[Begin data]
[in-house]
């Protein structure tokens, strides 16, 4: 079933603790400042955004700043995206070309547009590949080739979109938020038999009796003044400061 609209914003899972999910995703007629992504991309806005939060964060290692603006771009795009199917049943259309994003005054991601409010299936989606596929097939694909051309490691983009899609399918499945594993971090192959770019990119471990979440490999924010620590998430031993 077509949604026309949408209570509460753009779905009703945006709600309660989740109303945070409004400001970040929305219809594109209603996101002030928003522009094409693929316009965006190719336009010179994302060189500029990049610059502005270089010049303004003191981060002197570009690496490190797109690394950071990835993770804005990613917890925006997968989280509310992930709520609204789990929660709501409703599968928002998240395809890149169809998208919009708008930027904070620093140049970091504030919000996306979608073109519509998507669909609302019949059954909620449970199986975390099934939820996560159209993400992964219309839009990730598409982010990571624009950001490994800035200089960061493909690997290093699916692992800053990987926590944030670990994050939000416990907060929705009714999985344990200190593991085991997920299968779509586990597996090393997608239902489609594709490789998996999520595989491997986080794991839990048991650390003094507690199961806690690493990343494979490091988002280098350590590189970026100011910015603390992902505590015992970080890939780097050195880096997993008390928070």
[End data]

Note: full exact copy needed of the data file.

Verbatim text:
[in-house]
């Protein structure tokens, strides 16, 4: 079933603790400042955004700043995206070309547009590949080739979109938020038999009796003044400061 609209914003899972999910995703007629992504991309806005939060964060290692603006771009795009199917049943259309994003005054991601409010299936989606596929097939694909051309490691983009899609399918499945594993971090192959770019990119471990979440490999924010620590998430031993 077509949604026309949408209570509460753009779905009703945006709600309660989740109303945070409004400001970040929305219809594109209603996101002030928003522009094409693929316009965006190719336009010179994302060189500029990049610059502005270089010049303004003191981060002197570009690496490190797109690394950071990835993770804005990613917890925006997968989280509310992930709520609204789990929660709501409703599968928002998240395809890149169809998208919009708008930027904070620093140049970091504030919000996306979608073109519509998507669909609302019949059954909620449970199986975390099934939820996560159209993400992964219309839009990730598409982010990571624009950001490994800035200089960061493909690997290093699916692992800053990987926590944030670990994050939000416990907060929705009714999985344990200190593991085991997920299968779509586990597996090393997608239902489609594709490789998996999520595989491997986080794991839990048991650390003094507690199961806690690493990343494979490091988002280098350590590189970026100011910015603390992902505590015992970080890939780097050195880096997993008390928070």